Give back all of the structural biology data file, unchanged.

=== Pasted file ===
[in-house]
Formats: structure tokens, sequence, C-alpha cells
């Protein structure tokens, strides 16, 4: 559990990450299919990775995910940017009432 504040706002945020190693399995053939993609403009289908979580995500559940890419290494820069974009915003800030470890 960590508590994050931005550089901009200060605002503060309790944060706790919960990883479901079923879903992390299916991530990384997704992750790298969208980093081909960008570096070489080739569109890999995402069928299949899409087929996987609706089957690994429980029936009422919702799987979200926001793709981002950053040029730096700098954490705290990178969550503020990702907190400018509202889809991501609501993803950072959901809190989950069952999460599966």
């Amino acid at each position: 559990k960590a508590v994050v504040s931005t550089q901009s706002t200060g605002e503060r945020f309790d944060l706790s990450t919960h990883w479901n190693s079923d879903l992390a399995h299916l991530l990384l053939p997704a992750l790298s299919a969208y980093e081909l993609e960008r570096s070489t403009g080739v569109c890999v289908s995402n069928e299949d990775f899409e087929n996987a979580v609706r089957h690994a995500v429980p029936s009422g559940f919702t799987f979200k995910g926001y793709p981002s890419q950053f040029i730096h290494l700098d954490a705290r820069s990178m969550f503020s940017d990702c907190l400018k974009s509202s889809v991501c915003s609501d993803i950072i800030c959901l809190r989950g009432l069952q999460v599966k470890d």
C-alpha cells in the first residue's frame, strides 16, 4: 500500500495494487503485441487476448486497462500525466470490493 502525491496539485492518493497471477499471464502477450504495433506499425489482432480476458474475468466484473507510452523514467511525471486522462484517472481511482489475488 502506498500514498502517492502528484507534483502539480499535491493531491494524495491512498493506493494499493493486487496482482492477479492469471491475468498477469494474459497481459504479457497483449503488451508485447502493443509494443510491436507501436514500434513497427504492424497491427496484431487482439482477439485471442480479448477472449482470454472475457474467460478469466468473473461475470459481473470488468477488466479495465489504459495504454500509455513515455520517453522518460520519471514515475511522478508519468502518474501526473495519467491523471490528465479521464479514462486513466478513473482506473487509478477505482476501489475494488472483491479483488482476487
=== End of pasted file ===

[in-house]
Formats: structure tokens, sequence, C-alpha cells
């Protein structure tokens, strides 16, 4: 559990990450299919990775995910940017009432 504040706002945020190693399995053939993609403009289908979580995500559940890419290494820069974009915003800030470890 960590508590994050931005550089901009200060605002503060309790944060706790919960990883479901079923879903992390299916991530990384997704992750790298969208980093081909960008570096070489080739569109890999995402069928299949899409087929996987609706089957690994429980029936009422919702799987979200926001793709981002950053040029730096700098954490705290990178969550503020990702907190400018509202889809991501609501993803950072959901809190989950069952999460599966």
């Amino acid at each position: 559990k960590a508590v994050v504040s931005t550089q901009s706002t200060g605002e503060r945020f309790d944060l706790s990450t919960h990883w479901n190693s079923d879903l992390a399995h299916l991530l990384l053939p997704a992750l790298s299919a969208y980093e081909l993609e960008r570096s070489t403009g080739v569109c890999v289908s995402n069928e299949d990775f899409e087929n996987a979580v609706r089957h690994a995500v429980p029936s009422g559940f919702t799987f979200k995910g926001y793709p981002s890419q950053f040029i730096h290494l700098d954490a705290r820069s990178m969550f503020s940017d990702c907190l400018k974009s509202s889809v991501c915003s609501d993803i950072i800030c959901l809190r989950g009432l069952q999460v599966k470890d």
C-alpha cells in the first residue's frame, strides 16, 4: 500500500495494487503485441487476448486497462500525466470490493 502525491496539485492518493497471477499471464502477450504495433506499425489482432480476458474475468466484473507510452523514467511525471486522462484517472481511482489475488 502506498500514498502517492502528484507534483502539480499535491493531491494524495491512498493506493494499493493486487496482482492477479492469471491475468498477469494474459497481459504479457497483449503488451508485447502493443509494443510491436507501436514500434513497427504492424497491427496484431487482439482477439485471442480479448477472449482470454472475457474467460478469466468473473461475470459481473470488468477488466479495465489504459495504454500509455513515455520517453522518460520519471514515475511522478508519468502518474501526473495519467491523471490528465479521464479514462486513466478513473482506473487509478477505482476501489475494488472483491479483488482476487